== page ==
[_] My affordable Chinese hardware runs on Android and Linux, and its white box OEMs made computers too affordable to the masses
[_] Foxconn workers think they have it great, but it's no ok until Anti-globalists say so!
[_] Foxconn worker suicide rate is lower than Chicago's suicide rate
[_] China's worker homicide rate is lower than Chicago's homicide rate
[_] If poor people get to use the same devices the wealthy use, it can pollute the whole world!
[_] Half of all Chinese households have an Foxconn product
[_] If they develop emerging cities like Shenzhen, I'll have no anti-globalist #whitesaviorcomplex causes to champion
[_] The falsely claimed high incidence of suicides didn't get the insurance money for hyperbolized suicide claims
[_] You can afford to read from a macbook/iphone/ipad right now
[_] When I post about suicide nets on American bridges, it's less exotic and altruistic sounding
[_] I'm writing to Interns in the US who don't get paid to make them think it's because of immigrant farm workers and engineers in Taipei and Hong Kong
[_] By merely suggesting the inference that some high tech Chinese factories beat the workers, apparently I score points as a do-gooder
[_] Why is this news? We expect false claims and hyperbole from anti-globalists
[_] We have a right to judge and decide what jobs Chinese aspire to."
Admittedly I've opened factories in Mexico and worked with technicians and geeks and fixers in Africa, South America, and Asia, and everybody is sick of getting arrested and accused of doing what your grandparents did to make your nation as affluent as it is today. We heard the same protests 10 decades ago when Massachusetts textile factoreies moved to the Carolinas, that North and South Carolina would be exploited and ruined and Massachusetts unemployment would be permanent. It's EXACTLY the same evolution of employment when I'm free to trade fairly with Chinese people, and your parodies of them as rice paddy burning ingorant peasants in shantytowns sounds the same to me as the Boston Brahmans sniffing about Irish upward mobility, and warnings about investments in "racist" Southern states.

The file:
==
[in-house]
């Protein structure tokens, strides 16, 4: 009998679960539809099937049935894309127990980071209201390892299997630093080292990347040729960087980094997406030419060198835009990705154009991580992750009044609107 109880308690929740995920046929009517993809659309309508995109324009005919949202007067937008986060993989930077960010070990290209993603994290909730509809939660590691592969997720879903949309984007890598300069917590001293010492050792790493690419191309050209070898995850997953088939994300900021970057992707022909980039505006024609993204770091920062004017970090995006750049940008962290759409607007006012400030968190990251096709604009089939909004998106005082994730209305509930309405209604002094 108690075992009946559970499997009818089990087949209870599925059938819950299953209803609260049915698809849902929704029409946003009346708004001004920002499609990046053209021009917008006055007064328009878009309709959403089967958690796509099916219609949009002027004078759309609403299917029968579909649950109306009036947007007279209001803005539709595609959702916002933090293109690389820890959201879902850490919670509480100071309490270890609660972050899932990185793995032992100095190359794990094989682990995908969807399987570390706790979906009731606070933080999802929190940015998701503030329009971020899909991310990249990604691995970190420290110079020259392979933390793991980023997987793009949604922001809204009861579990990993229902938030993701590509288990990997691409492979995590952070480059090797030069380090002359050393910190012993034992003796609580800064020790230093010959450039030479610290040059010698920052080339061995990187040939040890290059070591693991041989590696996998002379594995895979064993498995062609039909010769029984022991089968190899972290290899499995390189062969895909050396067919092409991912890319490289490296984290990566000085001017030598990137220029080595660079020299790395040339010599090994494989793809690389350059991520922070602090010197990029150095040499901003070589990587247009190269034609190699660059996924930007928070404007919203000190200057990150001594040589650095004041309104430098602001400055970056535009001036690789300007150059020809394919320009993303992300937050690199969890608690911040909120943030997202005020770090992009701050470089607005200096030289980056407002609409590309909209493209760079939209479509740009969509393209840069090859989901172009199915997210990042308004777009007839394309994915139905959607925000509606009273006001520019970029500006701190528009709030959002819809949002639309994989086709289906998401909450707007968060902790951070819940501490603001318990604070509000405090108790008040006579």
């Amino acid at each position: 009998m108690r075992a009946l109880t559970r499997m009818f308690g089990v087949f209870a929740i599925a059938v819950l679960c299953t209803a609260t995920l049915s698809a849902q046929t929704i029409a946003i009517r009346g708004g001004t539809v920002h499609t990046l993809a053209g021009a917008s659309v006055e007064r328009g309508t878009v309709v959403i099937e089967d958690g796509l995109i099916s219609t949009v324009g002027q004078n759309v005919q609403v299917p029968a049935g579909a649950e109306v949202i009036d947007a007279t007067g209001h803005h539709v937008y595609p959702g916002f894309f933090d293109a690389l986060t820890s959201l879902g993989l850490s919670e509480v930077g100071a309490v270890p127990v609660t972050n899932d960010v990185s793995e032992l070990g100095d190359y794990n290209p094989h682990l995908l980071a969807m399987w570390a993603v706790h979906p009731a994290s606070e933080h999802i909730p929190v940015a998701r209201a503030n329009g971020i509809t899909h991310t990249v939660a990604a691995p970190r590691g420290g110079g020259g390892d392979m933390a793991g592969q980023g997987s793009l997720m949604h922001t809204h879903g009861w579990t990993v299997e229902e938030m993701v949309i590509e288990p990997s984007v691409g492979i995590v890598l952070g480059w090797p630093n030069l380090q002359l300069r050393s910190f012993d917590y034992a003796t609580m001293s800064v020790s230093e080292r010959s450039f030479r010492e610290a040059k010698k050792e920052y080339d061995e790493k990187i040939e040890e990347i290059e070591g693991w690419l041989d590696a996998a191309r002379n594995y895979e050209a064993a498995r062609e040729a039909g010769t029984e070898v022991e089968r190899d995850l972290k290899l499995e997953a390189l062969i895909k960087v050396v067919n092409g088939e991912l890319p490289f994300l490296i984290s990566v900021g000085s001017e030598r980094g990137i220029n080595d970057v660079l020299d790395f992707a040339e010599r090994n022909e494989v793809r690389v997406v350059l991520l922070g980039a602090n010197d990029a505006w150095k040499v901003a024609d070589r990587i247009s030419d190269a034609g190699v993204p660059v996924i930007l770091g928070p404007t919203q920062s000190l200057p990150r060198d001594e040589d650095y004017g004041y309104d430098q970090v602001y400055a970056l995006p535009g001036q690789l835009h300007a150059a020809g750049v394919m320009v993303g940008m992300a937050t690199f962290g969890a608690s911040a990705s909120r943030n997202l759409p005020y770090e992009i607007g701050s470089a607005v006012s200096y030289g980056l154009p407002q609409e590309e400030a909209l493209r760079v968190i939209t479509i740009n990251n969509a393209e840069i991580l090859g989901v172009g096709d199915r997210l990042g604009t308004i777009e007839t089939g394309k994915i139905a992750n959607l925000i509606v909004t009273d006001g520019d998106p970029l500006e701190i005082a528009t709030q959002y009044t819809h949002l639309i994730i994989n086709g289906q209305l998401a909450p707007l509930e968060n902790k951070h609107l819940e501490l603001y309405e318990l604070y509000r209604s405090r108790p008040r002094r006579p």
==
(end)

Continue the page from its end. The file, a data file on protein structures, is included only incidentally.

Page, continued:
Tell your kids that it was nice when the OECD nations lived in the biggest, nicest homes on Earth, and felt sorry for the non-OECD nations living in lean-tos and slums. But the fact the non-OECD economies have now caught up with the OECD should be no more concerning to us than if our neighbor has improved his house or car or garden. In a nice neighborhood, all property values go up and crime and suffering goes down. I know the original poster means well and I don't want to get worked up and call them sanctimonious. But really, this list was insulting when I first saw it 7 years ago and it's not improving with time. --